France's government survives no-confidence votes as protesters take to Paris streets

Demonstrators and security troops in tense stand-offs in French capital over controversial pension changes

A firefighter holds a bin as he stands next to a burning pile of rubbish in front of Opera Garnier during a demonstration a few days after the government pushed a pensions reform through parliament without a vote, using the article 49,3 of the constitution in Paris on March 20, 2023.  - The French government survived two no-confidence motions in parliament on March 20, 2023 but still faces intense pressure over its handling of a controversial pensions reform.  (Photo by Christophe ARCHAMBAULT  /  AFP)
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Opponents of French President Emmanuel Macron vowed on Tuesday to continue their wave of protests after his government narrowly survived a confidence vote.

More than 200 people were arrested in overnight protests as police fired tear gas and piles of rubbish were set alight amid strikes by bin collectors in Paris.

It came after a no-confidence motion fell nine votes short of defeating Mr Macron's government in the National Assembly, after it invoked special powers to raise the retirement age without a vote.

Mr Macron, who has largely stayed out of the fray, is expected to speak to the nation on Wednesday as he prepares to sign the unpopular pension reform into law.

The flagship measure of Mr Macron's second term could yet face a challenge in France's constitutional court after left-wingers filed complaints.

Yvan Ricordeau, the national secretary of trade union CFDT, said protests planned for Saturday would go ahead even as he called for calm after Monday evening's unrest.

"We find ourselves with a law that has not been passed by members of parliament. There is a democratic flaw in the way things happened," he told French television on Tuesday.

Mr Macron's Prime Minister Elisabeth Borne said she was "determined to continue" to implement "necessary transformations for our country" amid questions about her future.

The 577-seat National Assembly rejected the first no-confidence motion — brought by the centrist Liot coalition and supported by the left — by a margin of nine votes, much narrower than expected.

It then overwhelmingly rejected a motion by the far-right National Rally, with only 94 votes in favour.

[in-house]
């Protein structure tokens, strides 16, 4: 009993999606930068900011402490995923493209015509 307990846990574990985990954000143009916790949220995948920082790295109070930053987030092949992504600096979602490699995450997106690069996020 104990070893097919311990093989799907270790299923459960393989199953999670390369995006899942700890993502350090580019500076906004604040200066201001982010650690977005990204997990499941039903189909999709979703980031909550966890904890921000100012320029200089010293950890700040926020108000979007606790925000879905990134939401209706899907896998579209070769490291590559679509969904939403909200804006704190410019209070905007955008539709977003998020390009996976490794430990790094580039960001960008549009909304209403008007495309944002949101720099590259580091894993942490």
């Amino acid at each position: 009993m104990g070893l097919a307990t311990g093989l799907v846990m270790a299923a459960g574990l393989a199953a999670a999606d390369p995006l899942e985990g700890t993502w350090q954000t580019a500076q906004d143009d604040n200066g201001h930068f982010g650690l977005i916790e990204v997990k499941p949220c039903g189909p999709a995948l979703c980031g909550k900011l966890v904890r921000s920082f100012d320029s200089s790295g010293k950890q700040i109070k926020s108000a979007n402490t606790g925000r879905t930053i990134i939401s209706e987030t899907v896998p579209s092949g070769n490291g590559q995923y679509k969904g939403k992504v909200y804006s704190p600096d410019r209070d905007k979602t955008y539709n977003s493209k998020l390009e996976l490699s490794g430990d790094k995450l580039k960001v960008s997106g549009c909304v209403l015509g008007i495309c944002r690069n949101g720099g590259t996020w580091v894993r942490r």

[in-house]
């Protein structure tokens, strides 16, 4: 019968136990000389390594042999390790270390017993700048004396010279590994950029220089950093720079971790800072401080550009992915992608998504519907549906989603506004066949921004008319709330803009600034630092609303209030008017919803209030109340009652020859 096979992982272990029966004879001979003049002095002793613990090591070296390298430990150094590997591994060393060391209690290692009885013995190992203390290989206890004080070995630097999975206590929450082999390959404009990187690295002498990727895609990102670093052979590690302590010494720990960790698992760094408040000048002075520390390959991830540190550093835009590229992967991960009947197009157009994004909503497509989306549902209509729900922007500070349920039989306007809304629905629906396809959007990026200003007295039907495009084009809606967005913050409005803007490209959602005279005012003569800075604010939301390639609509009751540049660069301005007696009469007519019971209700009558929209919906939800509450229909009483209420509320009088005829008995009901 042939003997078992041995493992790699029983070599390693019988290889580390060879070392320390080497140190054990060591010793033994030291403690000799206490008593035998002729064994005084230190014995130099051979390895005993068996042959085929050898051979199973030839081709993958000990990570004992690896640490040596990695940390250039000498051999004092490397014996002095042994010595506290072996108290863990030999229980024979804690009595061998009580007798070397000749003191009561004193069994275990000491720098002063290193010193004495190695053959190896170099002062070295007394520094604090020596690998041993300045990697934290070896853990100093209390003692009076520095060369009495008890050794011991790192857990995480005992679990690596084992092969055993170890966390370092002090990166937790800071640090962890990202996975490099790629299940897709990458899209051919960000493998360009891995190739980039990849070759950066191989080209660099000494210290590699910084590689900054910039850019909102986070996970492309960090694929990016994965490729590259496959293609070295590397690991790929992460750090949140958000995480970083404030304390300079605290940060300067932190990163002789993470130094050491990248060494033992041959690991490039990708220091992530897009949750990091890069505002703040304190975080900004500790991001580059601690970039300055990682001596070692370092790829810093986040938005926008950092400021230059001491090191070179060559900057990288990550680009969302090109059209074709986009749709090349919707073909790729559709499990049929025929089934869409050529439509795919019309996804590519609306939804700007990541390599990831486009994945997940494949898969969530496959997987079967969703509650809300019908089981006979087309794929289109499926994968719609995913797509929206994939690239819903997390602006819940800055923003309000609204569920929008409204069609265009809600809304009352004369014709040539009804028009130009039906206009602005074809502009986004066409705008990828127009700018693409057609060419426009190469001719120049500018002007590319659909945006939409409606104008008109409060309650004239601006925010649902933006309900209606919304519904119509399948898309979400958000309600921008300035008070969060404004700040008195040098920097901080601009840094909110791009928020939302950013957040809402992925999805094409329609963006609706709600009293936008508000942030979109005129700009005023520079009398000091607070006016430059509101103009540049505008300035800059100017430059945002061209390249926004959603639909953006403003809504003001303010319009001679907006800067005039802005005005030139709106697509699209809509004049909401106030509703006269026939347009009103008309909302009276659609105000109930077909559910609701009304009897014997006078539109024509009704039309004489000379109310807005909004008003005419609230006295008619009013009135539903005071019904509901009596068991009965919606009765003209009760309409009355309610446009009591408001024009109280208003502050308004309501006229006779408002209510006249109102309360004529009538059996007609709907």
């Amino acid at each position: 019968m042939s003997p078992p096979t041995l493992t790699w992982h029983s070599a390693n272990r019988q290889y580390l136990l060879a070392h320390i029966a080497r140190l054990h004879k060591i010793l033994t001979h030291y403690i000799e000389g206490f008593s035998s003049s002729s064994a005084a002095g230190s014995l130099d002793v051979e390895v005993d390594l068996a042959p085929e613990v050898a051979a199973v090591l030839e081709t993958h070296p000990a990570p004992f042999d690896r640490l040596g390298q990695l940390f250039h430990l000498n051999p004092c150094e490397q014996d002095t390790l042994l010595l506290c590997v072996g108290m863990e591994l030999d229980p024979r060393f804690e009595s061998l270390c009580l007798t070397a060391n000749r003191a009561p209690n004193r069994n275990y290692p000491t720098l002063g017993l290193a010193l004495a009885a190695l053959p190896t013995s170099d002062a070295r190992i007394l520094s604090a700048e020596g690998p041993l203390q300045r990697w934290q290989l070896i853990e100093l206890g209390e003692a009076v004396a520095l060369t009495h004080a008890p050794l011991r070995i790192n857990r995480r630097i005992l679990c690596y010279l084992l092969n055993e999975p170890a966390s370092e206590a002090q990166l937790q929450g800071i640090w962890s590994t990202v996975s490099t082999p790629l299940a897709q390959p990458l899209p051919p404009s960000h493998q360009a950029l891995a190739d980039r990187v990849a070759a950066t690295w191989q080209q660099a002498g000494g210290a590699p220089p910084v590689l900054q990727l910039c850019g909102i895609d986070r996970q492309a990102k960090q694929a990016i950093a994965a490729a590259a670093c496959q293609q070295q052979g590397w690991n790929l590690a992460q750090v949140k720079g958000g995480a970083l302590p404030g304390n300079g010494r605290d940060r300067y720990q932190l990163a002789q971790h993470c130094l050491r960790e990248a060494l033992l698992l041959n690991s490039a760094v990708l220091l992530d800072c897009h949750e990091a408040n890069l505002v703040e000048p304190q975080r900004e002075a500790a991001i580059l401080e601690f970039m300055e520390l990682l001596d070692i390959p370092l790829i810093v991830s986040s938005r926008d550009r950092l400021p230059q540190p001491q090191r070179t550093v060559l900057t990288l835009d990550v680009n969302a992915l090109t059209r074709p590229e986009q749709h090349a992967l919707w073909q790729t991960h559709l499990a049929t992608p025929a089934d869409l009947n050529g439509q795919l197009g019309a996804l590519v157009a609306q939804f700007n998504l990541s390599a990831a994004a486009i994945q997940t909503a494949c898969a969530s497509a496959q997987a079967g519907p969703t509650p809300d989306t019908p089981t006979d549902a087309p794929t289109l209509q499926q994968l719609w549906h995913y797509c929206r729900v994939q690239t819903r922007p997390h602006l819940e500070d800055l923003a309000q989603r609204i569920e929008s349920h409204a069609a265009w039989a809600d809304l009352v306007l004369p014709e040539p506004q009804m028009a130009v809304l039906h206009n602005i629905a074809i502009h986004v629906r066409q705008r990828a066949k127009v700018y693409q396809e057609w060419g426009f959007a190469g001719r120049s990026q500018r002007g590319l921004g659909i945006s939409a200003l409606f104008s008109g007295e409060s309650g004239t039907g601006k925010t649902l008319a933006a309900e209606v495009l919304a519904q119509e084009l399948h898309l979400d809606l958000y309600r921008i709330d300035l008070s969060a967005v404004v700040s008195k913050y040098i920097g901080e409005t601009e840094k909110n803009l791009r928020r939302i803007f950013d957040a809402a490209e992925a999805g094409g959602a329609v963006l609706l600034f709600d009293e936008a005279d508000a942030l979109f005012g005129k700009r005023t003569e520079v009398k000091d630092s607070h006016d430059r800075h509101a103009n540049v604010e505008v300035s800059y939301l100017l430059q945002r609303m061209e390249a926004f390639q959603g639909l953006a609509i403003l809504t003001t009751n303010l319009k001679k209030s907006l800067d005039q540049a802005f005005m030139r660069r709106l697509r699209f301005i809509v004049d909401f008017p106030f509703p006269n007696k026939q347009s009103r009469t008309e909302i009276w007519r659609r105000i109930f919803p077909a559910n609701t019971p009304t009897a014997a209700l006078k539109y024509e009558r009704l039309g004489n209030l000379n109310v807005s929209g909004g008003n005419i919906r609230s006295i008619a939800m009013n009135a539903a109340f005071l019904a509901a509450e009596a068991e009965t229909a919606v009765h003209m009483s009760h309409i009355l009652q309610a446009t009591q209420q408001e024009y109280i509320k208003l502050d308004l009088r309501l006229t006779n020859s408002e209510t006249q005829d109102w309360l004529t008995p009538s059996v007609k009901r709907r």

The rejection means that the reform to raise the pensions age from 62 to 64 is considered adopted by the legislature.

But it far from represents the end of the biggest domestic crisis of Mr Macron's second mandate, and he has yet to make any public comment on the controversy.

Anti-government protests in Paris - in pictures

There has been a rolling strike by rubbish collectors in Paris, leading to piles of waste accumulating in the French capital.

Since Ms Borne invoked Article 49.3 of the constitution, there have also been daily protests in Paris and other cities that have on occasion turned violent.

A total of 169 people were arrested nationwide on Saturday during spontaneous protests, including one that assembled 4,000 in the capital.

Hard-left figurehead Jean-Luc Melenchon said people “should express themselves everywhere and in all circumstances to force the withdrawal of the reform”.

Government insiders and observers have raised fears that France is again heading for another bout of violent anti-government protests, only a few years after the “Yellow Vest” movement shook the country in 2018-2019.

To pass, the main multiparty no-confidence motion needed support from about half of the 61 MPs of the traditional right-wing Republicans.

Even after its leadership insisted they should reject the motions, 19 renegade Republican MPs voted in favour.

One of the Republicans who voted to remove the government, Aurelien Pradie, said afterwards that Mr Macron should withdraw the “poisoned law”.

“It is obvious today that the government has a problem of legitimacy and the president cannot remain a spectator of this situation,” Mr Pradie told BFMTV.

The leader of the far-right in parliament, Marine Le Pen, who challenged Mr Macron in the 2022 elections, said Ms Borne “should go or be made to resign by the President”.

A survey on Sunday showed the head of state's personal rating at its lowest level since the height of the “Yellow Vest” protest movement, with only 28 per cent of respondents having a positive view of him.

Mr Macron has said the pension changes are needed to avoid huge deficits in the coming decades linked to France's ageing population.

Opponents of the reform say it places an unfair burden on low earners, women and people doing physically wearing jobs.

Opinion polls have consistently shown that two thirds of French people oppose the changes.

Updated: March 21, 2023, 8:34 AM